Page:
Friday, December 30, 2011


Chamaebatiaria millifolium
An upright, rounded, semi-evergreen shrub, reaching up to 8 x 8 feet, that is native to western North America ( from central Oregon to central Idaho; south to central California to central Arizona ).
The bipinnate leaves are up to 3.2 inches in length, The attractive, fine textured foliage is downy olive green. In zone 7 and warmer, it is evergreen.
The white flowers, up to 1 inch wide, are borne on showy spikes during summer. The flower racemes resemble that of the lilac.
The flaky bark is reddish.
Hardy zones 4 to 9 ( possibly 3 for central Idaho seed source ) in full sun on well drained soil. Clay and drought tolerant. Deer resistant.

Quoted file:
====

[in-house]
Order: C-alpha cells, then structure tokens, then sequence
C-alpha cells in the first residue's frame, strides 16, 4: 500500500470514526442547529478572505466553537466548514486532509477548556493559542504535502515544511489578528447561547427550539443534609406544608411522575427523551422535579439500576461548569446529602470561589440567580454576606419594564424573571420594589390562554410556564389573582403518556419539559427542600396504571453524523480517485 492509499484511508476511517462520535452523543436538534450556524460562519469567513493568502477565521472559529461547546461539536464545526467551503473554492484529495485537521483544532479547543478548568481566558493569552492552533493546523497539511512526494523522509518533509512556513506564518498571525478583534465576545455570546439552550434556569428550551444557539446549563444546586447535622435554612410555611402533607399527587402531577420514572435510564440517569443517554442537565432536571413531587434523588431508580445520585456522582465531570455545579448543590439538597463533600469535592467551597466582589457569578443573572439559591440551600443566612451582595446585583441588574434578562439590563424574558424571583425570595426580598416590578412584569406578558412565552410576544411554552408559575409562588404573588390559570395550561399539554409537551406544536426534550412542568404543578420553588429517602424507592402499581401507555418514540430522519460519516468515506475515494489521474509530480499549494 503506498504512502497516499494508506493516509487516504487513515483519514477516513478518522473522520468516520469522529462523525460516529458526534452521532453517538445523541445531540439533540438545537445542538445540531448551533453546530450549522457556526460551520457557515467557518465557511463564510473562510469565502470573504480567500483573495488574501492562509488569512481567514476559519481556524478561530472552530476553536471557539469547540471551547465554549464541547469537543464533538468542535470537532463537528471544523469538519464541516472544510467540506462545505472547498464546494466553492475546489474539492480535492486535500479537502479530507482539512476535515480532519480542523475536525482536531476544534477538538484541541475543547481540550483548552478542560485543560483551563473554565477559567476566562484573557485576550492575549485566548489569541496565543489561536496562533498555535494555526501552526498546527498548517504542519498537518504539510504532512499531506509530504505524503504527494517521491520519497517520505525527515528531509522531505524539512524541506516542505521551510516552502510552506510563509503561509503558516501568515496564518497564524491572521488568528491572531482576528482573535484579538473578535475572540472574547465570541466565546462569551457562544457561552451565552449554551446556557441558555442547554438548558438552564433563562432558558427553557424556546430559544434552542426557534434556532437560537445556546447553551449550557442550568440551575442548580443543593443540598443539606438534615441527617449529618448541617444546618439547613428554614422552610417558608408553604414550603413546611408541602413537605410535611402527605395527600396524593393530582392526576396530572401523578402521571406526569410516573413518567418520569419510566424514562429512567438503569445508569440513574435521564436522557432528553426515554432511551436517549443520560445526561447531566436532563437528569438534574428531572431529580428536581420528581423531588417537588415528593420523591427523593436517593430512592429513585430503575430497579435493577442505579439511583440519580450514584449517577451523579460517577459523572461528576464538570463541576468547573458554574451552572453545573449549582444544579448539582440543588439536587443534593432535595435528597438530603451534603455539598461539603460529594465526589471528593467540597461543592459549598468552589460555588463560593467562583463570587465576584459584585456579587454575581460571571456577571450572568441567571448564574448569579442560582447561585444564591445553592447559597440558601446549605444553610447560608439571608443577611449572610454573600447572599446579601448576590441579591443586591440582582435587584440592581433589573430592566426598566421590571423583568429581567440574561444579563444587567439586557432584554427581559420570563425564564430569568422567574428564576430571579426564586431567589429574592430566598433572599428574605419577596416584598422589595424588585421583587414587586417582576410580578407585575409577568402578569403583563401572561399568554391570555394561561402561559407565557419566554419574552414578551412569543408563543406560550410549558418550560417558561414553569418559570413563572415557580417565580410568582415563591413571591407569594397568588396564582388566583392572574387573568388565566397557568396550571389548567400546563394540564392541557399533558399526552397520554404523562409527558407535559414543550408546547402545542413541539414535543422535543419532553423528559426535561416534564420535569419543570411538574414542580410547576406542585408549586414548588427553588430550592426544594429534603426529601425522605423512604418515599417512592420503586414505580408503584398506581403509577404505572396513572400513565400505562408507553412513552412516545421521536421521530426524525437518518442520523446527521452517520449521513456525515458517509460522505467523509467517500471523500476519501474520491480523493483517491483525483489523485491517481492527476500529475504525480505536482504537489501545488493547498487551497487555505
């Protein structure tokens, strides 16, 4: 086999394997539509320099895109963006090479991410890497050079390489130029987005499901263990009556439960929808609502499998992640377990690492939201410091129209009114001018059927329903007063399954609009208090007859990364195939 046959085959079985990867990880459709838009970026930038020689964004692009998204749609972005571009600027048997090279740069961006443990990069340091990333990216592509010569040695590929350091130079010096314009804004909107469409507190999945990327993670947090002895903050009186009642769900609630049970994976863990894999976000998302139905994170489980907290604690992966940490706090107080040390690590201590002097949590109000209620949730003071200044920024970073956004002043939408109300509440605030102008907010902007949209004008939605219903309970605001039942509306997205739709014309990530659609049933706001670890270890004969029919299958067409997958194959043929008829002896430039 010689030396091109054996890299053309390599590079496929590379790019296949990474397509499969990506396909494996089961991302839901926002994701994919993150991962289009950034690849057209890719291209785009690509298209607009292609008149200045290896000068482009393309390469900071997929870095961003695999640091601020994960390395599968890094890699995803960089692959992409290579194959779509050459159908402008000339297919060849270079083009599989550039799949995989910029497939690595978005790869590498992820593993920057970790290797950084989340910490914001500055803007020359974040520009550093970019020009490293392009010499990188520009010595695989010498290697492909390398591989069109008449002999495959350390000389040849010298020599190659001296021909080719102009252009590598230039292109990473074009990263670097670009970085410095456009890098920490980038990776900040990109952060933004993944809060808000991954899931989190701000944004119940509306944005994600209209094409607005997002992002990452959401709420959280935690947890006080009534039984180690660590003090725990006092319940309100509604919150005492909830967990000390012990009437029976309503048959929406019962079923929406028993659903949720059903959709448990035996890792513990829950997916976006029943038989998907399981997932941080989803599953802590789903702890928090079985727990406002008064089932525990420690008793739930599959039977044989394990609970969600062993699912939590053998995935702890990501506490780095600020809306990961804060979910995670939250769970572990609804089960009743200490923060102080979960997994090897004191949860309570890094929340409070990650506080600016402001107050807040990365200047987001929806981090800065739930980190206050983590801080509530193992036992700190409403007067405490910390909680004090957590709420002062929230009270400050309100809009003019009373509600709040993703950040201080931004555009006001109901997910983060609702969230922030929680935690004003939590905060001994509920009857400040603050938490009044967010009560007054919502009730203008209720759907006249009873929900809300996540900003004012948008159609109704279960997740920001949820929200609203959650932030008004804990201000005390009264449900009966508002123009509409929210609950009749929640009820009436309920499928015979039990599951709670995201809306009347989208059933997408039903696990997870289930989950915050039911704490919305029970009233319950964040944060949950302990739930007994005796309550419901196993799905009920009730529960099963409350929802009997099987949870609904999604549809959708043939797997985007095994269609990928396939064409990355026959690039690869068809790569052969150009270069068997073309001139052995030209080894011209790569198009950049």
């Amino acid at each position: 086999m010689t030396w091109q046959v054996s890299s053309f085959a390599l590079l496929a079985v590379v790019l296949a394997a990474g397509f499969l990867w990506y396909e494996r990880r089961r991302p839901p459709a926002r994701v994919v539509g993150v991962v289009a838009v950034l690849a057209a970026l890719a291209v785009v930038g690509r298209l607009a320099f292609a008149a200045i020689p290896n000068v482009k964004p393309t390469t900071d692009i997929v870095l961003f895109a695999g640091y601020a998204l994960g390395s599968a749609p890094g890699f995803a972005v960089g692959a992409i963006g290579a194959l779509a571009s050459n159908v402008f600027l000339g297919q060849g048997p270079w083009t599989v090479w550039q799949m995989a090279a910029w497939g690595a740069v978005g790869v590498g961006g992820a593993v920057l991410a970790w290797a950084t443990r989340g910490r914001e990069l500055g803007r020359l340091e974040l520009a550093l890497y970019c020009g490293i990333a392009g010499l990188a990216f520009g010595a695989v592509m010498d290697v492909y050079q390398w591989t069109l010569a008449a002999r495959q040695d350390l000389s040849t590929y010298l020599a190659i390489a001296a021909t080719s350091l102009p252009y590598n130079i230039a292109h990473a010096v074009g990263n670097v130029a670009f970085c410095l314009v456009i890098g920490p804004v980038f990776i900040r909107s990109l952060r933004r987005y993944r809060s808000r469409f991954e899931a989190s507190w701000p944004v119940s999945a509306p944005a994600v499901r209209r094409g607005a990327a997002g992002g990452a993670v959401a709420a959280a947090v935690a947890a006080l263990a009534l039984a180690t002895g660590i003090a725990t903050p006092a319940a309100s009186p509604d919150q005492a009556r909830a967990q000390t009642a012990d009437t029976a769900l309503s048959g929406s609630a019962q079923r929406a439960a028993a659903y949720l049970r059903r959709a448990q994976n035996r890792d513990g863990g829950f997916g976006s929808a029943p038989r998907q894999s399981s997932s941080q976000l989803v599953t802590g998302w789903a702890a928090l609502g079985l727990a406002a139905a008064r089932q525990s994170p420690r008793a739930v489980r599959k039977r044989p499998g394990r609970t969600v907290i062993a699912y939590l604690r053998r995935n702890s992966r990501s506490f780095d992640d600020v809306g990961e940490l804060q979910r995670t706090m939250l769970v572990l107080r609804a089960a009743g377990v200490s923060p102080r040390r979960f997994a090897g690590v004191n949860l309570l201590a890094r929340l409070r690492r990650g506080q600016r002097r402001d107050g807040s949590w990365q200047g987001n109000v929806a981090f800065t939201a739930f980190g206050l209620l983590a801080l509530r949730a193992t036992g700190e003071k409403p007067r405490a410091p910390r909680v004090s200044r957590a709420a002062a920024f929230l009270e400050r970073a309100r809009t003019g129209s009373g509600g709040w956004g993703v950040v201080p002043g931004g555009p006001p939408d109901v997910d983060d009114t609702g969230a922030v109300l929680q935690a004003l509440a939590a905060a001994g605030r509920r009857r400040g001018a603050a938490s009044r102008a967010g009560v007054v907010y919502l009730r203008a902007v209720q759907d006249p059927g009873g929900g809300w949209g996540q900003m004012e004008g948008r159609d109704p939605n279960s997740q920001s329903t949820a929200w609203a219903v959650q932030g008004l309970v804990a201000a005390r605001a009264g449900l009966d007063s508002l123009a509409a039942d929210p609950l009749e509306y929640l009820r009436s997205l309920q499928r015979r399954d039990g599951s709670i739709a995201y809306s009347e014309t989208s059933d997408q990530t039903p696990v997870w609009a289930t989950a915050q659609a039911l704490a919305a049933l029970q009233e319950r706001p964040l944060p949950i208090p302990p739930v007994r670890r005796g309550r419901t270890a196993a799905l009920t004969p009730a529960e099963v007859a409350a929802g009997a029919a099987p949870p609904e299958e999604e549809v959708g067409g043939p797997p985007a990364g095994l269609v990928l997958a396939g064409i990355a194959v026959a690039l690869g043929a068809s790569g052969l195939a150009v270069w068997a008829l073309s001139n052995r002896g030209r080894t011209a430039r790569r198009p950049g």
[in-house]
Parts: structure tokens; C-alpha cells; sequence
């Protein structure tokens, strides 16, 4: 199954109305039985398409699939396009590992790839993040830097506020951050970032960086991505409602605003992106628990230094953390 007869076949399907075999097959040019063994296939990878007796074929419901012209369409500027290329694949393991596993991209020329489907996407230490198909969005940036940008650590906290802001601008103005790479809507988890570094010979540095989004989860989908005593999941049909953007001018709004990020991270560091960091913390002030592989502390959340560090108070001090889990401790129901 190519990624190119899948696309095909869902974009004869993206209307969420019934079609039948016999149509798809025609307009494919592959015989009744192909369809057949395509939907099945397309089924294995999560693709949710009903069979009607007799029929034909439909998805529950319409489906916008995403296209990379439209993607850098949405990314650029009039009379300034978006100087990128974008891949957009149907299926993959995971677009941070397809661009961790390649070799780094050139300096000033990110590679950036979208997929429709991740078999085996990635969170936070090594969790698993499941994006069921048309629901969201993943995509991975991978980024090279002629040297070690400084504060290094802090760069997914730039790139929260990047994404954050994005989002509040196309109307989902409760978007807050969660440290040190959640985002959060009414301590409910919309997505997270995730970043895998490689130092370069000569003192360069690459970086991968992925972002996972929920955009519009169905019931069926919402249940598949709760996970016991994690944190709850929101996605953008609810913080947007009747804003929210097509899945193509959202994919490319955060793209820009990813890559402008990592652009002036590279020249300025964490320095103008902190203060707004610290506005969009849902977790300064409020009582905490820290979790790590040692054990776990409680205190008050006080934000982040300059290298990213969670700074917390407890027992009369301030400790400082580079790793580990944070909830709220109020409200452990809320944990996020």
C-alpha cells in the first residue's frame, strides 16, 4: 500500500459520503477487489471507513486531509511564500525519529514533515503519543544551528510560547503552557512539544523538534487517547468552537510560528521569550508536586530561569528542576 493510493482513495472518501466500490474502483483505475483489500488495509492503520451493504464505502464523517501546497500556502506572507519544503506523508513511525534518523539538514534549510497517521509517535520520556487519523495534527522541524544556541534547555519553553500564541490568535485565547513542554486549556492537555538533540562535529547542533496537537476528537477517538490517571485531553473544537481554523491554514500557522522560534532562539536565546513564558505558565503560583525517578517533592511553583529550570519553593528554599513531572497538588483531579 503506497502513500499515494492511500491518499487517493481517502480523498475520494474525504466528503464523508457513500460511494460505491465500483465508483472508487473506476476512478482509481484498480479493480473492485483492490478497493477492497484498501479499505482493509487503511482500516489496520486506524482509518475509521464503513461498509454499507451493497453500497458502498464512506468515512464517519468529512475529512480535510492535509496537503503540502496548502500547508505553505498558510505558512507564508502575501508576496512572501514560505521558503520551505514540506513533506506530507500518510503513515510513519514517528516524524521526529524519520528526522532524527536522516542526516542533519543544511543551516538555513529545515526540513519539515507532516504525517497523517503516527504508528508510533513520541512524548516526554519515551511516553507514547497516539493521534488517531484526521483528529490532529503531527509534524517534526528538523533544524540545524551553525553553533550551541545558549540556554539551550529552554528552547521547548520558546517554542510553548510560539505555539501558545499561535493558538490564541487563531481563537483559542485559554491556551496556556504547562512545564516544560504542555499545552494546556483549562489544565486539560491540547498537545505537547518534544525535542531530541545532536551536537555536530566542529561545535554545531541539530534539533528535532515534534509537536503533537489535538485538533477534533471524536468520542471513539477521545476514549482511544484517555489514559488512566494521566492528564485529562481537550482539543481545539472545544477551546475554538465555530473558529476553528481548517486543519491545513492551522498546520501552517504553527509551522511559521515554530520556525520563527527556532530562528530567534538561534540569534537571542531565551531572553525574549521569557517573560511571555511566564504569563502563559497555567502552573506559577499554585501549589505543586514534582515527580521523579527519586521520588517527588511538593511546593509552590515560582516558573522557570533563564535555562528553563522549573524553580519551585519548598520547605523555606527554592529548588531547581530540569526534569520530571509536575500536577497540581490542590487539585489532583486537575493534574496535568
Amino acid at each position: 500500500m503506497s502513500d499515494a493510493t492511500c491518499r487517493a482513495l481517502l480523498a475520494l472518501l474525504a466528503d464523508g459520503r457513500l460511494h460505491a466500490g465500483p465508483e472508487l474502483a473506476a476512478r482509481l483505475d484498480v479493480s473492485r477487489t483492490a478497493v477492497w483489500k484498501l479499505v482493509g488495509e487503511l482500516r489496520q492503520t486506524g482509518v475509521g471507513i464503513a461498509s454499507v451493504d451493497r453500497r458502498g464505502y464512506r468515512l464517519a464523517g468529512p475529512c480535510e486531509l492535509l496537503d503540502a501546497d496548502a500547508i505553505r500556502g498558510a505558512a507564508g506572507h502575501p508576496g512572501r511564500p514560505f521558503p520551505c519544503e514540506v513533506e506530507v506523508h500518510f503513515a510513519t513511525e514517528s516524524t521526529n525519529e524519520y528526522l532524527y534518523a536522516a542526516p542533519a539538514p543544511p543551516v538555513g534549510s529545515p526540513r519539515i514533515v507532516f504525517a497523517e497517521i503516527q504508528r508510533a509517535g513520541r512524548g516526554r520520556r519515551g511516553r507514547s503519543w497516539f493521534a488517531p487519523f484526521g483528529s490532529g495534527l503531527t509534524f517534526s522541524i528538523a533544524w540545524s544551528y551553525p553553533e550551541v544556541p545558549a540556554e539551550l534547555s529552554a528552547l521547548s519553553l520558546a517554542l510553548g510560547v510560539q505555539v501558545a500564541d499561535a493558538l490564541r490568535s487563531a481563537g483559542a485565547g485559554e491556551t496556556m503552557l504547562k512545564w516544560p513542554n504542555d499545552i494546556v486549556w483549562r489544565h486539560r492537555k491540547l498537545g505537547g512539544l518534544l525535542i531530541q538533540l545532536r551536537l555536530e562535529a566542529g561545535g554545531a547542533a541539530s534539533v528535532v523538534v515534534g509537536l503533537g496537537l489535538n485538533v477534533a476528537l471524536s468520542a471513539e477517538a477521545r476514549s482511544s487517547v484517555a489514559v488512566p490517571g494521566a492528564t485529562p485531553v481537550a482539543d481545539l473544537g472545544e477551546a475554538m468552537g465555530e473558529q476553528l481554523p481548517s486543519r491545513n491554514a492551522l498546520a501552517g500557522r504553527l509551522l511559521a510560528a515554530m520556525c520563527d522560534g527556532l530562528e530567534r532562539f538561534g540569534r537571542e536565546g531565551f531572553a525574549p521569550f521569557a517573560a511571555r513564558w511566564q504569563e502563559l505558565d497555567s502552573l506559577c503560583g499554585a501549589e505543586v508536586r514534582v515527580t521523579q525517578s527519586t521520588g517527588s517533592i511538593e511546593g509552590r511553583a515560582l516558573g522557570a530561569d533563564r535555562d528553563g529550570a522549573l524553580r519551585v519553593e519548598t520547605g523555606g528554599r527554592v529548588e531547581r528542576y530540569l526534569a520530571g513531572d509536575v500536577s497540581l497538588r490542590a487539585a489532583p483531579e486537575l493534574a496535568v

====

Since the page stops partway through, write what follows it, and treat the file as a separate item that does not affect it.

Remove old flowerheads during early spring to clean up bush.

* photos taken by Jean Pawek @ CalPhotos

* historic archive photo

Spiraenthus schrenkianus
Also part of the Rosacaea family and is closely related to Chamaebatiaria.
It is a very attractive, dense, medium-sized, deciduous shrub, reaching a maximum size of 6.5 x 13 feet. It is native to Kyrgyzstan and Kazakhstan and is extremely endangered in the wild.
It is an ancient relict, having survived since the The Eocene epoch, which lasted from 56 to 33.9 million years ago. It has much potential for large scale use in stabilizing sand dunes and well as being a quality ornamental shrub for dry continental climates.
The narrow, fernlike, linear leaves, up to 5 x 0.2 inches in size, are bright green.
The pink flowers are borne on long, dense panicles, up to 8 inches in length, during mid-summer. The flowering season lasts from 3 to 5 weeks.
Hardy zones 6 to 8 ( 5 on protected sites ) in full sun on very well drained soil. It is extremely drought tolerant and also very heat tolerant. It may be propagated from seed only.

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